Tuesday, July 5, 2011

VULTURE COACHES - Achtung Series!

I’m not sure if there is any sport like track and field where the presence of Vulture Coaches is ubiquitous.  A Vulture Coach is the Messiah Coach meets Athlete-Knapping.  To refresh your memory, the Messiah Coach is the know it all.  The coach that feels he holds the answer to making any athlete go from good to great.  When this Messiah Coach begins to make his move of claiming an athlete, who is already training with another coach he becomes a Vulture Coach. (None of these terms have been officially accepted by Merriam-Webster’s Dictionary, but they should be.)

At any track meet, you can catch a Vulture or Messiah Coach on the sidelines, critiquing the technique of another coach’s athlete, while knowing NOTHING about that athlete personally, including their yearly training plan.

The thing about coaching is it isn’t just a matter of technique and a periodization plan. Coaching involves being a parent, a counselor, and a friend at times.  It involves providing the right motivational climate for an athlete. It is completely dependent on the coach and athlete interaction.  So, just because a coach may be successful with one athlete or is presumed to be exceptional it DOES NOT mean that that coach will work well for every athlete. 

Moreover, such assessments by the Vulture Coach only reveal the lack of knowledge he poses as a coach.  Indeed, to look at a snap shot of what an athlete is doing and to critique and presume you know better than what their current coach is doing shows naivety.  The really amazing coaches in track and field do not have to poach athletes; the athletes will come to them. It’s that simple.  I am reminded of one of my favourite quotes:

"It is not the critic who counts: not the man who points out how the strong man stumbles or where the doer of deeds could have done better. The credit belongs to the man who is actually in the arena, whose face is marred by dust and sweat and blood, who strives valiantly, who errs and comes up short again and again, because there is no effort without error or shortcoming, but who knows the great enthusiasms, the great devotions, who spends himself for a worthy cause; who, at the best, knows, in the end, the triumph of high achievement, and who, at the worst, if he fails, at least he fails while daring greatly, so that his place shall never be with those cold and timid souls who knew neither victory nor defeat." ~ Theodore Roosevelt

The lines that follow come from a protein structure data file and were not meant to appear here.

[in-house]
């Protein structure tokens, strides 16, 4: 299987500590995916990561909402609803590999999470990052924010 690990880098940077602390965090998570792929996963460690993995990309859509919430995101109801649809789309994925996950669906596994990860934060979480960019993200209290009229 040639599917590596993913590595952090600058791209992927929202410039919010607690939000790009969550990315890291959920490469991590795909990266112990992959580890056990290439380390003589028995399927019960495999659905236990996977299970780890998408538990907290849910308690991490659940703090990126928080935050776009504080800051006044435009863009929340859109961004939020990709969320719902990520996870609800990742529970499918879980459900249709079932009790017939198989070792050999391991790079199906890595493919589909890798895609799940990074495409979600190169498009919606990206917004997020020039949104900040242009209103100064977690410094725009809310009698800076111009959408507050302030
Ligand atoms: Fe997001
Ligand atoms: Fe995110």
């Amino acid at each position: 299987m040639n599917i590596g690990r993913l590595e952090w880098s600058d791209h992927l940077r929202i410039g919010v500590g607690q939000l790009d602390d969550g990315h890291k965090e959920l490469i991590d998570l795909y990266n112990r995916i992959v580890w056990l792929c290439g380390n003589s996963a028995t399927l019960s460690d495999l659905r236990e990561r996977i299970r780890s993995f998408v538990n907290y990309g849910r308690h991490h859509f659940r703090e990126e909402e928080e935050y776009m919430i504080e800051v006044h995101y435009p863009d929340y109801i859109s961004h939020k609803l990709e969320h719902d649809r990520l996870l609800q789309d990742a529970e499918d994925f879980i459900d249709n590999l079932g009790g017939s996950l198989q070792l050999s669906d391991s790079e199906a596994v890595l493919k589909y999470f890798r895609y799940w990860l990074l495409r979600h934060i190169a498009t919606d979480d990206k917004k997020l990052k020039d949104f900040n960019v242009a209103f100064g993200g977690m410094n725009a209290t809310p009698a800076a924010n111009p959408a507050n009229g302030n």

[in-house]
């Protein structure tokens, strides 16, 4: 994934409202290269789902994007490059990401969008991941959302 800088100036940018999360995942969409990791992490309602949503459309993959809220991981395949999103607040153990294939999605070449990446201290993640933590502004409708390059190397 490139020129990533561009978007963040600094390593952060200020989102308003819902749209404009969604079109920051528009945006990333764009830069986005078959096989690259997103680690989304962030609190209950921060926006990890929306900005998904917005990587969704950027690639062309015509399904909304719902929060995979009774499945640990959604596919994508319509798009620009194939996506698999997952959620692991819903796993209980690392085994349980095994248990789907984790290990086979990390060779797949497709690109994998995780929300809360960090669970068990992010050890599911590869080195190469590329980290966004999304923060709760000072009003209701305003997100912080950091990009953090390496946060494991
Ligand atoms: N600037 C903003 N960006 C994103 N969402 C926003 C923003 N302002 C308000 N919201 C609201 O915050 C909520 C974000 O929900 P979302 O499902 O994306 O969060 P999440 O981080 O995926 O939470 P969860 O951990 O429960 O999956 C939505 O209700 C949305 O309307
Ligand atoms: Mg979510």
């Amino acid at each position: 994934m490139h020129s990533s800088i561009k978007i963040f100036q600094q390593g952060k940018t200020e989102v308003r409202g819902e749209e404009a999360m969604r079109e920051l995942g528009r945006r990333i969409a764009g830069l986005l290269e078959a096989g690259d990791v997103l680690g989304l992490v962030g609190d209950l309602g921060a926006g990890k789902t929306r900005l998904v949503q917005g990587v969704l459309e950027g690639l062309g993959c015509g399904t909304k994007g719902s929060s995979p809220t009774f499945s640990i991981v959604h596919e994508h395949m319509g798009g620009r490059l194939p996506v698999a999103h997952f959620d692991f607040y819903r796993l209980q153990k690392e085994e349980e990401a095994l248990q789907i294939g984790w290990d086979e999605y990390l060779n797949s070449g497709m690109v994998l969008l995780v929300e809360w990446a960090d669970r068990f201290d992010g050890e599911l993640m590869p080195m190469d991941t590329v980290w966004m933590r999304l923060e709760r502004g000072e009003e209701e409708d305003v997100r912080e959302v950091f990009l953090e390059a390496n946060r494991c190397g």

Unless you are in the arena with the athlete day in and day out, no one is really in a position to pass judgment.  It’s all speculation and ignorance.  I’d like to see more coaches toss their egos aside, embody humility and be mindful and respectful of athletes who are not their own.  Now, wouldn’t that be interesting.

In my opinion, what makes a great coach is someone who is humble enough to realize, just maybe they don’t know all that it takes for an athlete to be great… Why?  Well if you don’t know all the answers you are open to learning more. 

P.S:  The same holds true in all walks in life.  Truly the more you learn, the more you realize how little you know.

Saying Poof! Be Gone! to Vulture Coaches,